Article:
The National Health Service (NHS) provide a comprehensive range of health services, the vast majority of which are free at the point of use to residents of the United Kingdom. Only the English NHS is officially called the National Health Service, the others being NHS Scotland and NHS Wales.

Health and Social Care in Northern Ireland is called the HSC rather than the NHS. Each system operates independently, and is politically accountable to the relevant government.

Health services in the UK are divided into “primary” and “secondary” and are provided by local NHS organisations called “trusts” and these are directly accountable to the strategic health authorities.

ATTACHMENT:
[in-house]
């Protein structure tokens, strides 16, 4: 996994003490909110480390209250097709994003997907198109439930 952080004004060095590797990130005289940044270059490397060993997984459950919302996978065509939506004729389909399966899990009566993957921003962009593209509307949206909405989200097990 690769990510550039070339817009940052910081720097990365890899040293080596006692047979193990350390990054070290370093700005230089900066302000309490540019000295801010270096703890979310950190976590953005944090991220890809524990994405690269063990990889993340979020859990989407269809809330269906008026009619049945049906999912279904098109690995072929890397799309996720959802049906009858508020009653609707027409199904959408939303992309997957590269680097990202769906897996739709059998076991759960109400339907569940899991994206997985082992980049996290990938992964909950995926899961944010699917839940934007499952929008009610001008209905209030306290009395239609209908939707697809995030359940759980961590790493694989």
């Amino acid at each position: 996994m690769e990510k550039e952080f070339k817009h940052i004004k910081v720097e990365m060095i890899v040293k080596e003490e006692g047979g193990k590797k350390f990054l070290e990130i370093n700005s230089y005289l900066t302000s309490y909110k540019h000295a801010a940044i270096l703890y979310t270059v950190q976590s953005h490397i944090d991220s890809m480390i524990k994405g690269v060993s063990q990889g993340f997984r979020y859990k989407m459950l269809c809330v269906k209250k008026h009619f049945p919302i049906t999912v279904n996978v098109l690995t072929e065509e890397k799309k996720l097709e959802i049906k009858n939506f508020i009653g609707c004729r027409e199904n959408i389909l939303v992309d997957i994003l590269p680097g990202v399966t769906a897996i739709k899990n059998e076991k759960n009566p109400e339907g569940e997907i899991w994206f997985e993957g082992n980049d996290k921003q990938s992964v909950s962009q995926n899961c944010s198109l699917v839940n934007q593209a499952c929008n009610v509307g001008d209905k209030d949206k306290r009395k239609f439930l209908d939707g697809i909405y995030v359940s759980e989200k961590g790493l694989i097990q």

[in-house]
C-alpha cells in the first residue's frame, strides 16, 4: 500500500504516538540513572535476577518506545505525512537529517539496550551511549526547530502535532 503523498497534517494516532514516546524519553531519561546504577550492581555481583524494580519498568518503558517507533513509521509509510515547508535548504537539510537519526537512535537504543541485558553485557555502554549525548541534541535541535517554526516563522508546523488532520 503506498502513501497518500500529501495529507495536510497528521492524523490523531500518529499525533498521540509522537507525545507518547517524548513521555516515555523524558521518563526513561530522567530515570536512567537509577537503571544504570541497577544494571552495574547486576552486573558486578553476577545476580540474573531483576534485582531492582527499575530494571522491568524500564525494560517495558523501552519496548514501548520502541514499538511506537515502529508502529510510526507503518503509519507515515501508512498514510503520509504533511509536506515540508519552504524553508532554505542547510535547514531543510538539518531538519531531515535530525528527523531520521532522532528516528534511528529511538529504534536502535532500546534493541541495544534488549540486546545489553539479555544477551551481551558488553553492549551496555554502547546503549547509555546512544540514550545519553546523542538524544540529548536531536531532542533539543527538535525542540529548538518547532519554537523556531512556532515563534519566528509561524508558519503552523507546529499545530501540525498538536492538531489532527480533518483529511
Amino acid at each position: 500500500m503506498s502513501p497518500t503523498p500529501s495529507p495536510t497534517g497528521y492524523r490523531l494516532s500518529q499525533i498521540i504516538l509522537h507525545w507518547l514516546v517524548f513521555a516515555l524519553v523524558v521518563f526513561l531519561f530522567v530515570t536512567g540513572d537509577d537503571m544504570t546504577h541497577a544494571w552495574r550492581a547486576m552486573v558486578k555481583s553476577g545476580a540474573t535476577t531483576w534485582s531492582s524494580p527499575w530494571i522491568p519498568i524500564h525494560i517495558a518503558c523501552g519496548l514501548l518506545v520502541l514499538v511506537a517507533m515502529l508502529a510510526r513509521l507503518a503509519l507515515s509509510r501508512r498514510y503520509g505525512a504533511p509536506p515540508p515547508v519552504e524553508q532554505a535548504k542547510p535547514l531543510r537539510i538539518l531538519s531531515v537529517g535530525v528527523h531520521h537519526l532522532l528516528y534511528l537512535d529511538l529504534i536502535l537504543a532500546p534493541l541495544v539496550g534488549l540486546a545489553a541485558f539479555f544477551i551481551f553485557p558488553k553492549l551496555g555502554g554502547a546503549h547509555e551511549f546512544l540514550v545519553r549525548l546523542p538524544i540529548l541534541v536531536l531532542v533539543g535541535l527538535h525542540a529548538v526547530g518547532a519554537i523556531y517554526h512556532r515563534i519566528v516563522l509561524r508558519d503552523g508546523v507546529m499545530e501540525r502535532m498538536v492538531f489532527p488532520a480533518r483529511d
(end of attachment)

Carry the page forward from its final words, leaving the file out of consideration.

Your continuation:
Primary care covers everyday health services such as GPs’ surgeries, dentists and opticians and these are delivered by “primary care trusts”.

Secondary care refers to specialised services such as hospitals, ambulances and mental health provision and these are delivered by a range of other NHS trusts.

Private hospitals: There are over 300 private hospitals in the UK. Private hospitals are provided by private hospital groups and the NHS also provides a number of private patient units within its hospitals. Private hospitals are licensed by the local healthcare authority, which conducts two inspections a year. They are not regulated by the national inspection bodies that monitor NHS organisations.

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